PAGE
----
Femicide and Xenophobia in South Africa Expose Poor Leadership

South African Jesuit, Fr Rampe Hlobo SJ, comments about the recent events.


Femicide and Xenophobia in South Africa Expose Poor Leadership

by Rampe Hlobo SJ

The past week in South Africa was arguably one of the most shameful weeks of the post-apartheid South Africa. Two of the many challenges that have plagued our country for a long time reared their ugly heads once more. Fatal Sexual Gender Based Violence (SGBV) and Xenophobia almost brought the country to a halt.

Several big cities experienced violent attacks on businesses, particularly shops owned by non-nationals. Some of these acts of violence resulted in loss of life and property. Parts of Pretoria and Johannesburg, the two cities with probably the highest number of migrants and refugees in South Africa, were in flames. Some of their surrounding townships were also experiencing the same violent protests against non-nationals.

Part of the challenge with these recurring acts of violence including violence against women and children is the fact that the root causes of the problem have not been dealt with decisively. They are indeed momentous but certainly not insurmountable and the politicians have been dillydallying around them while people lose their lives.

In a stagnant economy in a country where the gap between the poor and the rich is becoming wider and the rising unemployment rate seem to be slipping out of control, as it is happening in South Africa at the moment, it is inevitable that the poor and marginalised sooner or later start fighting and killing each other for the crumbs falling off the table of the rich. The poor South Africans -most of whom feel betrayed by the political leaders who in some areas have failed to render even basic services for their communities- can no longer cope with the rising cost of living and can hardly afford the bare necessities of survival. Their disappointments, anger, frustrations and indignation have reached a dangerously intolerable level. Unless the government of South Africa solves the problem of poverty, the unjust distribution of resources and unemployment – particularly among the young South Africans, the targeting of non-nationals as scapegoats will persist. Poverty in South Africa is a ticking time bomb and we have ignored it for too long at our own peril.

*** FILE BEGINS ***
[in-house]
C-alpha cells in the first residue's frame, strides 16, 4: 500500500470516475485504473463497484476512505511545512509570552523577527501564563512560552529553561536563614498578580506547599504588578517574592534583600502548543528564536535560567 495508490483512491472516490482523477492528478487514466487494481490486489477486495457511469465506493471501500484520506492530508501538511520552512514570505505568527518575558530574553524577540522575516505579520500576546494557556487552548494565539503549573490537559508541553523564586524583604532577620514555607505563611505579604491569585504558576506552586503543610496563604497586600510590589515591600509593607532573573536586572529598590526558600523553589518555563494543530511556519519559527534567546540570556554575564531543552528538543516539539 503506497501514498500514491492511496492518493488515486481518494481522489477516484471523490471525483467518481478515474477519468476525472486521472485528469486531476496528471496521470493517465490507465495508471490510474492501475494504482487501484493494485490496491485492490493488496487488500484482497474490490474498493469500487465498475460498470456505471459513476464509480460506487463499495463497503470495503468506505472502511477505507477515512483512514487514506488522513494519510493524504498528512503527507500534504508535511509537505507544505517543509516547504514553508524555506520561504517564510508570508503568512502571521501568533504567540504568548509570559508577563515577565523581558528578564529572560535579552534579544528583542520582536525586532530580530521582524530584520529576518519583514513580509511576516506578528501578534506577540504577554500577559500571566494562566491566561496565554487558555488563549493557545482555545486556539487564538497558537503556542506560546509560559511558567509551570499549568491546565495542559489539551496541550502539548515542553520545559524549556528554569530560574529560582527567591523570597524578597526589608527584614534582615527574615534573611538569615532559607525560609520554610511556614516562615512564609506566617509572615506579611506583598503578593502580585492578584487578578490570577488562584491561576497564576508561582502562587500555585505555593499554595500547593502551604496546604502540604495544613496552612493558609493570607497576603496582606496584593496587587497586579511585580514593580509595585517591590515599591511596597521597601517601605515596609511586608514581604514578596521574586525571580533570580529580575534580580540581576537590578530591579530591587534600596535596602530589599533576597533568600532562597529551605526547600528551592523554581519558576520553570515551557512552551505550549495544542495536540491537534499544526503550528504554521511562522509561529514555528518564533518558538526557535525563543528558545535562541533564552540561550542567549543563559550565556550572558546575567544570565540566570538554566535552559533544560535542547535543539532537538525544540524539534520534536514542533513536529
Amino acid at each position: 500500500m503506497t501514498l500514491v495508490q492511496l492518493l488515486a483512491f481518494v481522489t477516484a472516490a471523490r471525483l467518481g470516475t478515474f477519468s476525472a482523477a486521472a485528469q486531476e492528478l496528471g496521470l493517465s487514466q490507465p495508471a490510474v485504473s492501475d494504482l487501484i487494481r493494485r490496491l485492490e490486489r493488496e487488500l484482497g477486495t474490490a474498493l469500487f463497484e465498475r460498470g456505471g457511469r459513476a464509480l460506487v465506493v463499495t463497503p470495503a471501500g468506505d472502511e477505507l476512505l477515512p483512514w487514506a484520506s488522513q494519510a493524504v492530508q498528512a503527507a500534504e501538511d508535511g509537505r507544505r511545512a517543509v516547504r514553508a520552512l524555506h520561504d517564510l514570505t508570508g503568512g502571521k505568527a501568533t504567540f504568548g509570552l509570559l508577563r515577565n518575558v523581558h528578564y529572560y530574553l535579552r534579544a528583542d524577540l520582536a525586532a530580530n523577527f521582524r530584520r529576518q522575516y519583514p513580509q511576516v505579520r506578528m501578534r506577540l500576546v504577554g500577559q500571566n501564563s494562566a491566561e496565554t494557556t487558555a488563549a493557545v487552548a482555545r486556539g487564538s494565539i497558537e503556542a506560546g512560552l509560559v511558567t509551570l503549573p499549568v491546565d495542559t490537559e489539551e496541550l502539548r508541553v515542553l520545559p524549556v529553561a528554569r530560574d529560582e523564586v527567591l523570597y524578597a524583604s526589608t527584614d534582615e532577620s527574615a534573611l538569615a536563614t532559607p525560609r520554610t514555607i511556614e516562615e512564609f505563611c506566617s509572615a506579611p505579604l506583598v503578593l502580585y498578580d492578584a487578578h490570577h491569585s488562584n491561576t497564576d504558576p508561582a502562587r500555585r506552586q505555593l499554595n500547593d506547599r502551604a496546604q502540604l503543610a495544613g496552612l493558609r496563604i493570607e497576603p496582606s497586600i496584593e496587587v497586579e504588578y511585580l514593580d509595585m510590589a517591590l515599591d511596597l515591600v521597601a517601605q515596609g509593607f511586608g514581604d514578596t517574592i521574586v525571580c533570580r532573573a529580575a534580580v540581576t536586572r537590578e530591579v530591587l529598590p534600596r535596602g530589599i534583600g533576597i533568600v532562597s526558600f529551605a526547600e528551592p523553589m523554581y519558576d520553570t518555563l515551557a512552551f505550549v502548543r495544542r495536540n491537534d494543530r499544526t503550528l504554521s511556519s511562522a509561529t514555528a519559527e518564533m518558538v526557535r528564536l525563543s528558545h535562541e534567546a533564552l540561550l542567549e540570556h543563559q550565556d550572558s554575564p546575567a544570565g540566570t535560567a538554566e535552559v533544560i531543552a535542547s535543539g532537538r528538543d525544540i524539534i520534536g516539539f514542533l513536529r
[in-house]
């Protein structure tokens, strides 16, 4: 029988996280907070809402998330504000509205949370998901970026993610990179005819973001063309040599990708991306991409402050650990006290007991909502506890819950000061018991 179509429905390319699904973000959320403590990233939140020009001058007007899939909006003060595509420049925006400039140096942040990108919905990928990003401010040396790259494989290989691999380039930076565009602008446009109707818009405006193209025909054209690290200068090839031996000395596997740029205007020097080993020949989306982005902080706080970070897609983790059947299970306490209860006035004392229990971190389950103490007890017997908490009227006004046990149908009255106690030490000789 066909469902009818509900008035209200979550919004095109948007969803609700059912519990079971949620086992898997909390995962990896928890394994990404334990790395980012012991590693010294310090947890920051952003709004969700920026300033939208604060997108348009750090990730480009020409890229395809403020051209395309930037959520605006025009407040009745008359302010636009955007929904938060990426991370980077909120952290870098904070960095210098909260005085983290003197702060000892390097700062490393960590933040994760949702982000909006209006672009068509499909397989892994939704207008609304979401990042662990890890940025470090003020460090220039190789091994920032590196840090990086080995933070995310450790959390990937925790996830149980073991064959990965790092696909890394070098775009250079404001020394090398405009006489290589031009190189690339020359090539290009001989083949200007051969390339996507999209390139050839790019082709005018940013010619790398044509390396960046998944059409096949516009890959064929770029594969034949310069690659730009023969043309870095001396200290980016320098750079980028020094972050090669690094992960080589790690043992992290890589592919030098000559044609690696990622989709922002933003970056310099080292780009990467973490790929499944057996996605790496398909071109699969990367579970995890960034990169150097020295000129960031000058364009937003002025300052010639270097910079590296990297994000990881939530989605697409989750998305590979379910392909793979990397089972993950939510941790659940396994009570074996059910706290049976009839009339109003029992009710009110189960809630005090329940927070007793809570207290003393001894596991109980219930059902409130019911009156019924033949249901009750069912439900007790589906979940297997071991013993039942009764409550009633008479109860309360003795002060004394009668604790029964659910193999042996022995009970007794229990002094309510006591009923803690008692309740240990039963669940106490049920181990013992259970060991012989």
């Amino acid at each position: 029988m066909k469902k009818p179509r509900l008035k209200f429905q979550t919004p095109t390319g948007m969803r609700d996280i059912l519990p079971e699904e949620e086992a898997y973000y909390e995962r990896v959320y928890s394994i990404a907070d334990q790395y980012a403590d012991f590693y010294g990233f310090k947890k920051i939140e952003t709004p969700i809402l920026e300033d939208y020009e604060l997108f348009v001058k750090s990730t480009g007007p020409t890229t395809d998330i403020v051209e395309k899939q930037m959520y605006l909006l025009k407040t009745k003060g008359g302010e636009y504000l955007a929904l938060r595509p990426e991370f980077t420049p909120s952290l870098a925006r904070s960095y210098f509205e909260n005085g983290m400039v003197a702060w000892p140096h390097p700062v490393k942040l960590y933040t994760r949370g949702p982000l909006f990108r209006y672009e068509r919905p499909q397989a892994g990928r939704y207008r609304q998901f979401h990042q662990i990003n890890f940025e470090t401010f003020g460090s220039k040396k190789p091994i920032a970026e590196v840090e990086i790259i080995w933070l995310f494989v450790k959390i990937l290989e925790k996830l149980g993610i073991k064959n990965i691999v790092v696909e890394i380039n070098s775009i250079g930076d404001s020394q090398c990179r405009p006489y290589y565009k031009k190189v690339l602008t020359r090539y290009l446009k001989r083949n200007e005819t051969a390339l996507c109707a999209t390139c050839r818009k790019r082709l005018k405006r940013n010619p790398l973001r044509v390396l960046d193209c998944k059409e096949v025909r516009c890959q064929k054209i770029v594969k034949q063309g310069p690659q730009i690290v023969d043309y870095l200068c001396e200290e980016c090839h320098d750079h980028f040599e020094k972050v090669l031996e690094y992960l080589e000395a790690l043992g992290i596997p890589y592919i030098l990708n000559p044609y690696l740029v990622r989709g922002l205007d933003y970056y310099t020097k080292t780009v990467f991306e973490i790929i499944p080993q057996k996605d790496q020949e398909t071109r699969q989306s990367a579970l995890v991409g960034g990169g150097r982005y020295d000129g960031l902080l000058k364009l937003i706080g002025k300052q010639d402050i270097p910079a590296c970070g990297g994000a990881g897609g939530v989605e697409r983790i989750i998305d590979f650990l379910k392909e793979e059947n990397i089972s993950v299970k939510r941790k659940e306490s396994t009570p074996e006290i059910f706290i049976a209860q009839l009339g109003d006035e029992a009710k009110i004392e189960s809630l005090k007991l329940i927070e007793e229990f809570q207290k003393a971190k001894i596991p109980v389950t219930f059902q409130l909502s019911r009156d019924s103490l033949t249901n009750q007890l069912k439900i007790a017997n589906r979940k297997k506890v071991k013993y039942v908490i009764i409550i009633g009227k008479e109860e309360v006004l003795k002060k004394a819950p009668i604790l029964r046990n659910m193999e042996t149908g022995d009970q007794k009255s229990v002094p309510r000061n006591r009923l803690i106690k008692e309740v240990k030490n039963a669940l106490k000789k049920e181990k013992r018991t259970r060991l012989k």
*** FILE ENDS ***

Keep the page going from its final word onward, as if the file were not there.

The two challenges of SGBV and xenophobia that confronted us in the past week exposed the one major problem of South Africa and certainly of our continent of Africa. The continent has for a long-time been suffering from leadership deficit. Last week’s events revealed the amount of work still needed to be done in mitigating this deficit. In South Africa when the nation was lamenting the abuse, kidnapping, raping and killing of women, (now labelled Femicide); when the non-nationals were under siege and their lives in danger, the political leaders were AWOL. In the time of crisis like the one we were in last week; true leadership would have been visible right from the beginning of the crisis. It was unfortunately not the case. The political leadership in its intervention, it was too late and too little.